Ghana’s role in addressing division and instability in West Africa is remarkable and must be commended, the Minister of Foreign Affairs and Regional Integration, Shirley Ayorkor Botchwey, has said.
According to her, despite the recent military takeovers that have bedeviled the sub-region, Ghana under the current Chairman of ECOWAS, President Nana Akufo-Addo, has demonstrated leadership in bringing together member states to share intelligence and counter acts of violent extremism and takeovers.
“In Ghana’s capacity as Chair of ECOWAS, under the able leadership of President Akufo-Addo, we have provided leadership to address the sources of division and instability in our member states. This has also involved engaging in mediation and facilitation processes, bringing the various parties involved together to explore viable solutions, together, and tackle national crises that has the potential to affect us all,” she said.
Speaking at a press briefing yesterday in Accra, the Minister indicated that the spate of military takeovers in the region is one that needed to be addressed collectively and decisively before it devastated the whole region.
She said Ghana would use all available means, including her seat on the United Nations Security Council (UNSC), to rally a coordinated response to the security situation in West Africa.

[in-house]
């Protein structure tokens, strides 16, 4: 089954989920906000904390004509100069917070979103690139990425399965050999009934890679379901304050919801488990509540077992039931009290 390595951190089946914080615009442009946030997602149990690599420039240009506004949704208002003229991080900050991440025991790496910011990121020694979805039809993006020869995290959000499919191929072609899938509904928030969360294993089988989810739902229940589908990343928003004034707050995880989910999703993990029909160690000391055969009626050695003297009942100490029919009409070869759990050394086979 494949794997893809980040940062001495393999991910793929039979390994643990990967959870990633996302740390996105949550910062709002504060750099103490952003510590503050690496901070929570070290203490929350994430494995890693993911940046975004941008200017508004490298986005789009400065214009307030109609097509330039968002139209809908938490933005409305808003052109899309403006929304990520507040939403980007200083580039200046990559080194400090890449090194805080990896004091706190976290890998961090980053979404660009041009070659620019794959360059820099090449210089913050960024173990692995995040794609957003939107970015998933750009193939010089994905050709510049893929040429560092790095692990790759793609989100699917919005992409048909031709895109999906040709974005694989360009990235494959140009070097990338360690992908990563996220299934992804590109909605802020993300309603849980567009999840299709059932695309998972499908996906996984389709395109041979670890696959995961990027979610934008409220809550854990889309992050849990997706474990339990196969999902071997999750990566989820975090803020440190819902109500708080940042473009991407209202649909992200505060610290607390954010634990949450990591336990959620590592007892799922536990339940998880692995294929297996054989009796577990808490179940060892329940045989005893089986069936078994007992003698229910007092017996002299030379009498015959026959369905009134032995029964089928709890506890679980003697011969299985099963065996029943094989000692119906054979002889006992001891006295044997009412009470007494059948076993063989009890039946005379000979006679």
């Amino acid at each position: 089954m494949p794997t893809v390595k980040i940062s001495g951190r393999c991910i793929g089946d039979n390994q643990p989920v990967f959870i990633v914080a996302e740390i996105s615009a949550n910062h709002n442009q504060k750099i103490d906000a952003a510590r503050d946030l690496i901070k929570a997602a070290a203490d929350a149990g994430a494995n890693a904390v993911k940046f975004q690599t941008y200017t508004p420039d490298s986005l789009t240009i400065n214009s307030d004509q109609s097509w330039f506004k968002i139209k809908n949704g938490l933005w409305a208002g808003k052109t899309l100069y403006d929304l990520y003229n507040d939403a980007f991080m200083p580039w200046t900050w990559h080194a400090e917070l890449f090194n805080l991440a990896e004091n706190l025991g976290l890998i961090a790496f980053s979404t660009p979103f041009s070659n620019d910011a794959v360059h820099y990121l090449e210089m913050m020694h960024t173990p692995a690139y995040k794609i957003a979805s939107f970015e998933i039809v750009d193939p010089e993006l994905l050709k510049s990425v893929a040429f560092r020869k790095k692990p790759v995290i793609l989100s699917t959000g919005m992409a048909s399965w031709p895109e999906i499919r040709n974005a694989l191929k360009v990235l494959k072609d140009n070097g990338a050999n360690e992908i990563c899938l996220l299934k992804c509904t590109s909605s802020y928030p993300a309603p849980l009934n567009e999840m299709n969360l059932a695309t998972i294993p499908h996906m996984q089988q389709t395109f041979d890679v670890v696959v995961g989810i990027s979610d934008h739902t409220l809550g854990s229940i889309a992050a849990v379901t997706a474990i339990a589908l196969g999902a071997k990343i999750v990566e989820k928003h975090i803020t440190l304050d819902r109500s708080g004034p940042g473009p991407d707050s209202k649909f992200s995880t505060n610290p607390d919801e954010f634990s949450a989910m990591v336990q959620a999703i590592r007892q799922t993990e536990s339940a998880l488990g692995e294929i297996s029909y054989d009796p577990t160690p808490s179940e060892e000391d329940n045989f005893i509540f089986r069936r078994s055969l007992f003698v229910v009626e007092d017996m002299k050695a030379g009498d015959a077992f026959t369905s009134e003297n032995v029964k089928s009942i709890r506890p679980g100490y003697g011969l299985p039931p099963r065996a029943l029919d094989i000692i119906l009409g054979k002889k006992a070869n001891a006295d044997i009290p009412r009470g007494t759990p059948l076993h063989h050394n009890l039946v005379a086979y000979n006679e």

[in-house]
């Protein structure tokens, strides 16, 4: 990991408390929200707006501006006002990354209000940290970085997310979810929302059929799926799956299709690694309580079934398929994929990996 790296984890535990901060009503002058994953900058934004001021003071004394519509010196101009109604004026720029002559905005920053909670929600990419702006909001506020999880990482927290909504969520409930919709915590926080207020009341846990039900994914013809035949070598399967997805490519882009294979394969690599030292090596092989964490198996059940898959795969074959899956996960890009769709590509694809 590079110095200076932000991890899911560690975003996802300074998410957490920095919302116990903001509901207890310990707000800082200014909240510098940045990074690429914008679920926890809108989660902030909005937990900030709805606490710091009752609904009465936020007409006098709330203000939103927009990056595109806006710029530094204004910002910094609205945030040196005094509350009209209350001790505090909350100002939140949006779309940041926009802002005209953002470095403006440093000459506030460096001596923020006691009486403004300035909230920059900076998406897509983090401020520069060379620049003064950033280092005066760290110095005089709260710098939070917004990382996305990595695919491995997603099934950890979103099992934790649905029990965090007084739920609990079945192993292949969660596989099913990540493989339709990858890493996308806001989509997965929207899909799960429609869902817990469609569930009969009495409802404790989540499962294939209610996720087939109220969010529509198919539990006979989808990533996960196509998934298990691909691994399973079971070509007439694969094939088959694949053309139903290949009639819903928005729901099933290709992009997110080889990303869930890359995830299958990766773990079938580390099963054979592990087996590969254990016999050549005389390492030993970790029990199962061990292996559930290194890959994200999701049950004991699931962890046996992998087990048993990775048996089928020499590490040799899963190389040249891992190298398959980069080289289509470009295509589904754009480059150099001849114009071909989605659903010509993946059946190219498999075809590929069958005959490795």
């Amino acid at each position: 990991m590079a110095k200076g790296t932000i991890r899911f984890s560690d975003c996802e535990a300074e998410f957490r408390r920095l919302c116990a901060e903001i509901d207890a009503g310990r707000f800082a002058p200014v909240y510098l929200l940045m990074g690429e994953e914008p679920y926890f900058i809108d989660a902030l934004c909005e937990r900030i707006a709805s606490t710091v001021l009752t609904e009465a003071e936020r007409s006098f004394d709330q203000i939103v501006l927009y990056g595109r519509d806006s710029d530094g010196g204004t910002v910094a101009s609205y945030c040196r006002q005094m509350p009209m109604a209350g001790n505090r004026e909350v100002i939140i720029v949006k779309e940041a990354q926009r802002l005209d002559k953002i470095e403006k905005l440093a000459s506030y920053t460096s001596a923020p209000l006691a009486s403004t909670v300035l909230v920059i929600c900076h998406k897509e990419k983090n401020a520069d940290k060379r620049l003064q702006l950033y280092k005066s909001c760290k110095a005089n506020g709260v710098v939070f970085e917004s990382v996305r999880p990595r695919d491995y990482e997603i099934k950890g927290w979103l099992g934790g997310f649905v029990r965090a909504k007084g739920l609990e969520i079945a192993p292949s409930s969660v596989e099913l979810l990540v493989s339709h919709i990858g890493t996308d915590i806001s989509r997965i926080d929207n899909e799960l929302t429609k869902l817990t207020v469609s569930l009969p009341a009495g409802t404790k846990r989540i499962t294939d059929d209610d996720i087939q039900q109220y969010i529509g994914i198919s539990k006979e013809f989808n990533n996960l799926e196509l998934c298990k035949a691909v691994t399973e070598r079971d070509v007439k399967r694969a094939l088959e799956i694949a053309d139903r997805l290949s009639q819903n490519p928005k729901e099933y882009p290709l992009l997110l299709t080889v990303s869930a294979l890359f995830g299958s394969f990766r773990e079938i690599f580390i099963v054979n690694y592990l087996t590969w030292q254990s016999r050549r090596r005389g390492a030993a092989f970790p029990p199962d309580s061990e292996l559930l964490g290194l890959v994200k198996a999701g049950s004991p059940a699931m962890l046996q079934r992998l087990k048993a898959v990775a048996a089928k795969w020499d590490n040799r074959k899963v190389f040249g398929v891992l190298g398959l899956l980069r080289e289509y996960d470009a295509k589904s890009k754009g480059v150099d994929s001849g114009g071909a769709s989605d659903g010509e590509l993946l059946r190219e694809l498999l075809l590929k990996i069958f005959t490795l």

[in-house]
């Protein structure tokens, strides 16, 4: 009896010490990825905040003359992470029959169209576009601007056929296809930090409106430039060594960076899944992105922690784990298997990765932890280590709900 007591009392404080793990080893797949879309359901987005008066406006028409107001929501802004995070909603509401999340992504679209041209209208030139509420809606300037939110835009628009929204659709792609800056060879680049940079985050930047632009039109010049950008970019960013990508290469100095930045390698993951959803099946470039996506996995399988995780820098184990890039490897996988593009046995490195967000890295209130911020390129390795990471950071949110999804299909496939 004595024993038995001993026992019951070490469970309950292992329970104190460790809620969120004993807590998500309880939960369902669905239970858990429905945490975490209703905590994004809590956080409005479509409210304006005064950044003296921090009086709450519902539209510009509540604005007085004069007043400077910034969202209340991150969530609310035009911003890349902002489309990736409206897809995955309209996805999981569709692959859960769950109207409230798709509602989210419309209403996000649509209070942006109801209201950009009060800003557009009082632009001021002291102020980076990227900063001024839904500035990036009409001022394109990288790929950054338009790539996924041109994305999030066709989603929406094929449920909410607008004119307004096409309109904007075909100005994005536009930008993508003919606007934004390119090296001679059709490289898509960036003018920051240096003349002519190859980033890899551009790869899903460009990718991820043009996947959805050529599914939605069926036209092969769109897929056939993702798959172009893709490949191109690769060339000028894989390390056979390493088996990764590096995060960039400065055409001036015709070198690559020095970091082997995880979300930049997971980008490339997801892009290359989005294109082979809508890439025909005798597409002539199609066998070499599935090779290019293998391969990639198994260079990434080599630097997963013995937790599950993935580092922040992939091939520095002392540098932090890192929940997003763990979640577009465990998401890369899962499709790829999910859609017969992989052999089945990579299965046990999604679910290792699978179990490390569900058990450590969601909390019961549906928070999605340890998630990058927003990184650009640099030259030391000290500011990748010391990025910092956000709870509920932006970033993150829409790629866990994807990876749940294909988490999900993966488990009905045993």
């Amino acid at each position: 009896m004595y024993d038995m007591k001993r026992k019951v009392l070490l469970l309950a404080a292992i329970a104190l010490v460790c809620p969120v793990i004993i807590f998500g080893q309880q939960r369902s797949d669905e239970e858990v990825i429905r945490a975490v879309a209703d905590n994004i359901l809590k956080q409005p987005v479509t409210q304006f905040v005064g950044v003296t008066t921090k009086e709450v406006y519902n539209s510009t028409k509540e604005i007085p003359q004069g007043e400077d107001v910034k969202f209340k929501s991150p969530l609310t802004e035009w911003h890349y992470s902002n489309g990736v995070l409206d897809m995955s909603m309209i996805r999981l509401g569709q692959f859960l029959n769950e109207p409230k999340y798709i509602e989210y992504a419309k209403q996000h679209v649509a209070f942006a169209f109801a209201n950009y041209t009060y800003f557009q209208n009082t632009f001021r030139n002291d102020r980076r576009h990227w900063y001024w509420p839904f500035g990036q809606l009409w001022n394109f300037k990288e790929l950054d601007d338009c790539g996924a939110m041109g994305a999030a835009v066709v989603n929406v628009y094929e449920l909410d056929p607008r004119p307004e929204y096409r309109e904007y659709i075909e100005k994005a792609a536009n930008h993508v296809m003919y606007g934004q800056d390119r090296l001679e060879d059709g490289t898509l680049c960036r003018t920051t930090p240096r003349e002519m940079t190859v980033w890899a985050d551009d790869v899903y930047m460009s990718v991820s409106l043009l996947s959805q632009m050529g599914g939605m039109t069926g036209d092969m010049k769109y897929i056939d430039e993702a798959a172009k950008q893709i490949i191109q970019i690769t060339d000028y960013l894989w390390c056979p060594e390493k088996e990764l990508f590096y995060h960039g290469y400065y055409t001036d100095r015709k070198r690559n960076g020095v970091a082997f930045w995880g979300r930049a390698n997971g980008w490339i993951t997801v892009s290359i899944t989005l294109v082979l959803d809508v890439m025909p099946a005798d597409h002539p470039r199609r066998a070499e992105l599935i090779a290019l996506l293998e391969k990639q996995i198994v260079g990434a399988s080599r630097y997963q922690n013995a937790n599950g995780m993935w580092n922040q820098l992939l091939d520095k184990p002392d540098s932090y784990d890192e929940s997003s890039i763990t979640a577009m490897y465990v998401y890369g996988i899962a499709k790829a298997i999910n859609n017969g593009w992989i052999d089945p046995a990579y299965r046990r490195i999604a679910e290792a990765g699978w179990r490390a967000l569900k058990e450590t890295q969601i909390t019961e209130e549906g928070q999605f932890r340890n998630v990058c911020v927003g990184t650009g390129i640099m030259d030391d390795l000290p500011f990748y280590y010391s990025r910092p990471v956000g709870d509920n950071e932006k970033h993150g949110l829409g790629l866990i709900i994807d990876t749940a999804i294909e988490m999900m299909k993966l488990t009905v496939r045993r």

“We are committed to ensuring a strong, united and effective African voice on the solutions that are critical to Africa’s progress including ending terrorism and extremist violence in the Sahel and elsewhere on the continent,” she added.
Stability and security
She stated that Ghana is concerned about the stability and security of the African continent, particularly in its immediate vicinity.
Ms Botchwey cited the shrinking of Lake Chad, which has resulted in irregular waves of migration to Ghana and other coastal states, as well as the flow of small arms and light weapons that accompany those flows of people and terrorists. She also cited the threats to maritime transportation and installations in the Gulf of Guinea as having large and small impacts on the country’s ability to develop, including achieving the Beyond Aid agenda.
“We cannot realise the benefits of free trade under African Continental Free Trade Area (AfCFTA), if terrorist violence, insecurity and political upheavals disrupt trade and the industrialisation agenda that should support increased trade and employment in our countries. Regional integration through ECOWAS and the other regional economic communities (RECs) are the building blocks for the integration of African economies, including through the AfCFTA,” she said.
“Its vast promise of free movement, a hugely competitive single market size and expanded economic opportunity for our businesses, workers and States is imperiled when there are disruptions to constitutional and democratic governance, which is the guarantee for peaceful, stable and thriving societies that we need,” the Minister added.
Ms Botchwey stressed that “attacks on our constitutional order in ECOWAS contribute to divisions and instability that undermine our efforts to counter radicalization and recruitment of our people by terrorists and violent extremists. We need to unify our peoples in order to defeat the terrorists.”